During the wintertime in Manhattan, I often forget that I'm on an island. Sure, I'm aware the Hudson and East Rivers are chockablock with ferries, tugs, Coast Guard vessels, and myriad commercial boat traffic, but walking along the skyscraper-walled canyon of Madison Avenue tends to skew one's perspective.
Spring can't arrive soon enough. In late May the PMY crew starts spending evenings and weekends cruising the waterways around New York City aboard Office Ours, our company boat. While her moniker is always the same, we receive a new model each spring—it's research, dear reader. For 2007 PMY welcomes the largest Office Ours yet: the Cranchi Atlantique 50.
As I boarded a 50 at Cranchi of Florida's quay in Pompano Beach and made my way to the flying bridge via teak steps, Office Ours' homeport of New York City was on my mind. Why? She was shoehorned among a gaggle of boats with a face dock about 55 feet off her bow, circumstances she'll likely face in her summertime quarters at Manhattan's North Cove Marina. So while Cranchi's James Clayton handled lines, I stood at the starboard helm, started the standard twin 575-hp Volvo Penta D9s, and assessed the situation via unobstructed sightlines in all directions except aft, where I could just discern the swim platform through the opening that leads down to the cockpit.
From the start, the 50 displayed agility that should serve her well over the summer. I goosed the Volvo Penta single-lever controls, and her 24x36 five-blade props got a good bite, allowing me to adroitly pivot the 50 right out of the slip, execute a tight S-turn, and make my way towards the Atlantic. Credit is also due to the low-end torque, generated by the powerplants and their Twin Disc transmissions with 1.77:1 reductions.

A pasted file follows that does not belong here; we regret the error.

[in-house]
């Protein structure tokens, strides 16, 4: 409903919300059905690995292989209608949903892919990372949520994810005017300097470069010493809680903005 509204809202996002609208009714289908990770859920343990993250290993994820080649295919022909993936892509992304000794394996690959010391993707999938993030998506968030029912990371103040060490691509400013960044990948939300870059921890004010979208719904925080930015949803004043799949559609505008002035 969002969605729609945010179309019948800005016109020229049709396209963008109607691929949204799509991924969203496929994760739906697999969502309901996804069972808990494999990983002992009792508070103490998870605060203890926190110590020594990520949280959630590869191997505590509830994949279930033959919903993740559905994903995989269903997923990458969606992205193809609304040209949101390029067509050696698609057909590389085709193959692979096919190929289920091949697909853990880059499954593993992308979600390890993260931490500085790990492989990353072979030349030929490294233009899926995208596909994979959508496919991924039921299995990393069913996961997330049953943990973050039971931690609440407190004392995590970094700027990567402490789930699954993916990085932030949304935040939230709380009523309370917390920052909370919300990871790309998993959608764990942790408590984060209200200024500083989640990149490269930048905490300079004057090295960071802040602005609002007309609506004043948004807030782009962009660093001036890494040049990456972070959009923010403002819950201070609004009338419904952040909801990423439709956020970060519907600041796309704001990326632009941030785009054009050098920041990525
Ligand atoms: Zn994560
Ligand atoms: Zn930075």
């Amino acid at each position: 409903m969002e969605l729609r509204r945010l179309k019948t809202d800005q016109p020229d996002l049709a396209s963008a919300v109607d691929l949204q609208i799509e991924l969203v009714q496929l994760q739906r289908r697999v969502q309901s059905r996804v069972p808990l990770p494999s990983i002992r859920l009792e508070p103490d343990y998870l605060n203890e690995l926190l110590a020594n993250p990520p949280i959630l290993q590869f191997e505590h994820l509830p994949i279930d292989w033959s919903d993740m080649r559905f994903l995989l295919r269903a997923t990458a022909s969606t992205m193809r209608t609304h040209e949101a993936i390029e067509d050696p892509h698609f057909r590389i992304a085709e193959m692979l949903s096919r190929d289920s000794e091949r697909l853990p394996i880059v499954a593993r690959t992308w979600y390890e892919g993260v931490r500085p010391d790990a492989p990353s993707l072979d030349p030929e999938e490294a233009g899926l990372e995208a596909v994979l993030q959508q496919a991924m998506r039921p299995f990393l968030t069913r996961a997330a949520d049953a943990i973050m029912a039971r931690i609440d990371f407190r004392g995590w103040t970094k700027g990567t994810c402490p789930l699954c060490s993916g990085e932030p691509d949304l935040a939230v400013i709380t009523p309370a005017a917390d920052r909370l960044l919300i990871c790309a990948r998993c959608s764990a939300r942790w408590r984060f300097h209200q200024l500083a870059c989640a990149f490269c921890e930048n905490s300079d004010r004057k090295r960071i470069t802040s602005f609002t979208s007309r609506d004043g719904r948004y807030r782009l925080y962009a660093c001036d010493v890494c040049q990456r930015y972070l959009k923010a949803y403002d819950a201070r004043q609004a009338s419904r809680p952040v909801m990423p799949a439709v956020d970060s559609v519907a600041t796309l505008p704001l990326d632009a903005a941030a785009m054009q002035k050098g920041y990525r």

After a short trip up the canal, we reached the 14th Street bascule bridge just as it was closing; we'd be hung up for at least 15 minutes waiting for it to reopen. And so we encountered another set of circumstances thatPMY daytrippers will likely face this summer: station-keeping among other vessels and obstacles. Despite a strong oncoming tide, 15-mph gusts, and an ever-increasing number of boats, I was able to hold position with the throttles alone; not once did I need to reach for the Cranchi's wheel or the standard QL bow thruster.
Good timing and positioning allowed us to be the first through the bridge upon its opening, past the 1906 Fresnel-lensed Hillsboro Lighthouse, and into the Atlantic. Once we'd cleared the southern jetty, I firewalled the throttles and aimed the 50's bow into the two-foot chop as she reached an average top speed of 37 mph in less than 30 seconds. Her solid fiberglass hull and fiberglass-encapsulated, box-stringer system absorbed the chop with little fanfare, while I executed a 180-degree turn in just over two boat lengths sans the considerable lean that's seen on some high-profile vessels. Clayton explained that such transverse stability is achieved by utilizing low-weight Kevlar and carbon-fiber laminates in the flying bridge and superstructure, combined with a hull that features a sharp entry and almost-flat aft sections. In addition, a favorable longitudinal center of gravity allows installation of the powerplants deep in the hull; her two 201-gallon transverse fuel tanks are amidships, forward of the engines.